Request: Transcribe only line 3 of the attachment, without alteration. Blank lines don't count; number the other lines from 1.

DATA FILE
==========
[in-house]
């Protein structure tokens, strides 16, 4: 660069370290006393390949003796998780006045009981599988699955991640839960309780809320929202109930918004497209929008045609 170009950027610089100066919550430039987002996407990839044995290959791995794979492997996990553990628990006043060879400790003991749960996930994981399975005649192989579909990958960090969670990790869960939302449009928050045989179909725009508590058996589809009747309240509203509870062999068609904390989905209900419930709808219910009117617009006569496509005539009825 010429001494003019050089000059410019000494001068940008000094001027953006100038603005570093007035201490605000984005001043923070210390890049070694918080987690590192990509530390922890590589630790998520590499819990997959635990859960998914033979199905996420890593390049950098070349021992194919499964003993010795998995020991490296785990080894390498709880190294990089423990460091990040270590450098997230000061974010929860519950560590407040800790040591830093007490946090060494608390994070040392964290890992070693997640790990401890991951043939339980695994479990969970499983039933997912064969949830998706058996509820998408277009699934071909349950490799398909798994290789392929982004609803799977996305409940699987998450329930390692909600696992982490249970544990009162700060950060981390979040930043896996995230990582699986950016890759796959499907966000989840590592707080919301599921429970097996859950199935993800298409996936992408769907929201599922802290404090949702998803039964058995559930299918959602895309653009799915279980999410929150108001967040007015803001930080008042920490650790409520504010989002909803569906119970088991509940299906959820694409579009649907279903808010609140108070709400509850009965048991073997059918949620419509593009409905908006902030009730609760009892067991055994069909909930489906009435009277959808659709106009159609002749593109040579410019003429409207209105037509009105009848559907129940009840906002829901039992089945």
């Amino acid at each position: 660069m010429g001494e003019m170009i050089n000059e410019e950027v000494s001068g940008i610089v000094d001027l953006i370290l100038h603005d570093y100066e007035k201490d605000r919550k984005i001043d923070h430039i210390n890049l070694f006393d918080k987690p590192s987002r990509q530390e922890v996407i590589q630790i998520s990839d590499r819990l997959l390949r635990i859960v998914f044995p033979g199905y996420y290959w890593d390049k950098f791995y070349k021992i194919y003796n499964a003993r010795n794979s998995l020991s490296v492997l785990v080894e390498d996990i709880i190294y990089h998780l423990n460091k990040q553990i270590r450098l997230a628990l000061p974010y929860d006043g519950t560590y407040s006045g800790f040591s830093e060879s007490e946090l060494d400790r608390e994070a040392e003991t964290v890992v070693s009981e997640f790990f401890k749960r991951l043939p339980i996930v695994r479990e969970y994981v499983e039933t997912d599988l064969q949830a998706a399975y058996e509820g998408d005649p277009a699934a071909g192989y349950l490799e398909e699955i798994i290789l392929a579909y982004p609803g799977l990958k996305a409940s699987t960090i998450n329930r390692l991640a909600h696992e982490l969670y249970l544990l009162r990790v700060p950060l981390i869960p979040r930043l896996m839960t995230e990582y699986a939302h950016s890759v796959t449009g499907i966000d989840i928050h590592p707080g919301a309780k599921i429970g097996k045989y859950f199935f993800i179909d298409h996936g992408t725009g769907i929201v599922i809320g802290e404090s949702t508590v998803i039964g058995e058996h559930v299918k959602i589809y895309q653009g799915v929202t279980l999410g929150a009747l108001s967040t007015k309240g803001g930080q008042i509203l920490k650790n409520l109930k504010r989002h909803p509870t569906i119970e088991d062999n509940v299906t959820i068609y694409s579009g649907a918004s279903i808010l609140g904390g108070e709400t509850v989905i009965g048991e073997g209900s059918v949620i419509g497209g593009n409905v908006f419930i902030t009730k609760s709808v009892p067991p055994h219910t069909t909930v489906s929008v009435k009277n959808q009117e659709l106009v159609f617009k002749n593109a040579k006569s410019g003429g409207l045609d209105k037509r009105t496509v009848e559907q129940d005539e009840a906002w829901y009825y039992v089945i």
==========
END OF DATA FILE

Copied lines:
């Amino acid at each position: 660069m010429g001494e003019m170009i050089n000059e410019e950027v000494s001068g940008i610089v000094d001027l953006i370290l100038h603005d570093y100066e007035k201490d605000r919550k984005i001043d923070h430039i210390n890049l070694f006393d918080k987690p590192s987002r990509q530390e922890v996407i590589q630790i998520s990839d590499r819990l997959l390949r635990i859960v998914f044995p033979g199905y996420y290959w890593d390049k950098f791995y070349k021992i194919y003796n499964a003993r010795n794979s998995l020991s490296v492997l785990v080894e390498d996990i709880i190294y990089h998780l423990n460091k990040q553990i270590r450098l997230a628990l000061p974010y929860d006043g519950t560590y407040s006045g800790f040591s830093e060879s007490e946090l060494d400790r608390e994070a040392e003991t964290v890992v070693s009981e997640f790990f401890k749960r991951l043939p339980i996930v695994r479990e969970y994981v499983e039933t997912d599988l064969q949830a998706a399975y058996e509820g998408d005649p277009a699934a071909g192989y349950l490799e398909e699955i798994i290789l392929a579909y982004p609803g799977l990958k996305a409940s699987t960090i998450n329930r390692l991640a909600h696992e982490l969670y249970l544990l009162r990790v700060p950060l981390i869960p979040r930043l896996m839960t995230e990582y699986a939302h950016s890759v796959t449009g499907i966000d989840i928050h590592p707080g919301a309780k599921i429970g097996k045989y859950f199935f993800i179909d298409h996936g992408t725009g769907i929201v599922i809320g802290e404090s949702t508590v998803i039964g058995e058996h559930v299918k959602i589809y895309q653009g799915v929202t279980l999410g929150a009747l108001s967040t007015k309240g803001g930080q008042i509203l920490k650790n409520l109930k504010r989002h909803p509870t569906i119970e088991d062999n509940v299906t959820i068609y694409s579009g649907a918004s279903i808010l609140g904390g108070e709400t509850v989905i009965g048991e073997g209900s059918v949620i419509g497209g593009n409905v908006f419930i902030t009730k609760s709808v009892p067991p055994h219910t069909t909930v489906s929008v009435k009277n959808q009117e659709l106009v159609f617009k002749n593109a040579k006569s410019g003429g409207l045609d209105k037509r009105t496509v009848e559907q129940d005539e009840a906002w829901y009825y039992v089945i």